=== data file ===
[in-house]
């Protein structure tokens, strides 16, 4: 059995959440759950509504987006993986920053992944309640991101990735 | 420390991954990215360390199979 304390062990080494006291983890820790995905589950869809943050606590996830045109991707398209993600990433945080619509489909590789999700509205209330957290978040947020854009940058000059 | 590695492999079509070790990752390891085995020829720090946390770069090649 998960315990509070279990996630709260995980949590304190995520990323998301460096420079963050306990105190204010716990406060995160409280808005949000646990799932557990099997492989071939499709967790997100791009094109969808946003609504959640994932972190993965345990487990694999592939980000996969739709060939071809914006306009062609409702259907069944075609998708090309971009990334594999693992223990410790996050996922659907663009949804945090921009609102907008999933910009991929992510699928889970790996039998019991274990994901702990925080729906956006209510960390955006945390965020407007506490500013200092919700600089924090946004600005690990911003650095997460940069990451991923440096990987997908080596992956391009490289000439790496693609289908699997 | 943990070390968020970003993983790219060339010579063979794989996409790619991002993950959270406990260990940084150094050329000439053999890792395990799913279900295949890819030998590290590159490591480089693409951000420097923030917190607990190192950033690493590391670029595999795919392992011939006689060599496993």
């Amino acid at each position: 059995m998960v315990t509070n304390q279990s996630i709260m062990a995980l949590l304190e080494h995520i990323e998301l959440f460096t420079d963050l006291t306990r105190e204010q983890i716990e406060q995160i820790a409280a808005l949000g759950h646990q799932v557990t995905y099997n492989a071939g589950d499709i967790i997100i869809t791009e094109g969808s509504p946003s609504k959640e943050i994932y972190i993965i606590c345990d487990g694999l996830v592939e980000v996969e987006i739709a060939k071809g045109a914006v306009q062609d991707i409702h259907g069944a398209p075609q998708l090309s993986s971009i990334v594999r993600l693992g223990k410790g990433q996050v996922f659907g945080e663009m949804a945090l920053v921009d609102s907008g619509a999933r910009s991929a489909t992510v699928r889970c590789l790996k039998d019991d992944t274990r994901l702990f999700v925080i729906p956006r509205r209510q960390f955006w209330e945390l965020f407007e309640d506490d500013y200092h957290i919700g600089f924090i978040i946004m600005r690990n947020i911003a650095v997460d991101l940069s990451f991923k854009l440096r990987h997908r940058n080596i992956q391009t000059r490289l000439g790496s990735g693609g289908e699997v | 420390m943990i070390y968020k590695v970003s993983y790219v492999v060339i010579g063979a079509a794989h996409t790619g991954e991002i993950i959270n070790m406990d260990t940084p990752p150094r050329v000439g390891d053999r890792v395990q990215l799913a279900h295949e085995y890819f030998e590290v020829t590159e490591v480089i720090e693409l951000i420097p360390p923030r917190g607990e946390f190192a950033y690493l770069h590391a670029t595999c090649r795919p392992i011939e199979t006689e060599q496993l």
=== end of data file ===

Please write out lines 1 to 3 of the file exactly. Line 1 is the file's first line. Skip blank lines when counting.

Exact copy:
[in-house]
């Protein structure tokens, strides 16, 4: 059995959440759950509504987006993986920053992944309640991101990735 | 420390991954990215360390199979 304390062990080494006291983890820790995905589950869809943050606590996830045109991707398209993600990433945080619509489909590789999700509205209330957290978040947020854009940058000059 | 590695492999079509070790990752390891085995020829720090946390770069090649 998960315990509070279990996630709260995980949590304190995520990323998301460096420079963050306990105190204010716990406060995160409280808005949000646990799932557990099997492989071939499709967790997100791009094109969808946003609504959640994932972190993965345990487990694999592939980000996969739709060939071809914006306009062609409702259907069944075609998708090309971009990334594999693992223990410790996050996922659907663009949804945090921009609102907008999933910009991929992510699928889970790996039998019991274990994901702990925080729906956006209510960390955006945390965020407007506490500013200092919700600089924090946004600005690990911003650095997460940069990451991923440096990987997908080596992956391009490289000439790496693609289908699997 | 943990070390968020970003993983790219060339010579063979794989996409790619991002993950959270406990260990940084150094050329000439053999890792395990799913279900295949890819030998590290590159490591480089693409951000420097923030917190607990190192950033690493590391670029595999795919392992011939006689060599496993």
């Amino acid at each position: 059995m998960v315990t509070n304390q279990s996630i709260m062990a995980l949590l304190e080494h995520i990323e998301l959440f460096t420079d963050l006291t306990r105190e204010q983890i716990e406060q995160i820790a409280a808005l949000g759950h646990q799932v557990t995905y099997n492989a071939g589950d499709i967790i997100i869809t791009e094109g969808s509504p946003s609504k959640e943050i994932y972190i993965i606590c345990d487990g694999l996830v592939e980000v996969e987006i739709a060939k071809g045109a914006v306009q062609d991707i409702h259907g069944a398209p075609q998708l090309s993986s971009i990334v594999r993600l693992g223990k410790g990433q996050v996922f659907g945080e663009m949804a945090l920053v921009d609102s907008g619509a999933r910009s991929a489909t992510v699928r889970c590789l790996k039998d019991d992944t274990r994901l702990f999700v925080i729906p956006r509205r209510q960390f955006w209330e945390l965020f407007e309640d506490d500013y200092h957290i919700g600089f924090i978040i946004m600005r690990n947020i911003a650095v997460d991101l940069s990451f991923k854009l440096r990987h997908r940058n080596i992956q391009t000059r490289l000439g790496s990735g693609g289908e699997v | 420390m943990i070390y968020k590695v970003s993983y790219v492999v060339i010579g063979a079509a794989h996409t790619g991954e991002i993950i959270n070790m406990d260990t940084p990752p150094r050329v000439g390891d053999r890792v395990q990215l799913a279900h295949e085995y890819f030998e590290v020829t590159e490591v480089i720090e693409l951000i420097p360390p923030r917190g607990e946390f190192a950033y690493l770069h590391a670029t595999c090649r795919p392992i011939e199979t006689e060599q496993l």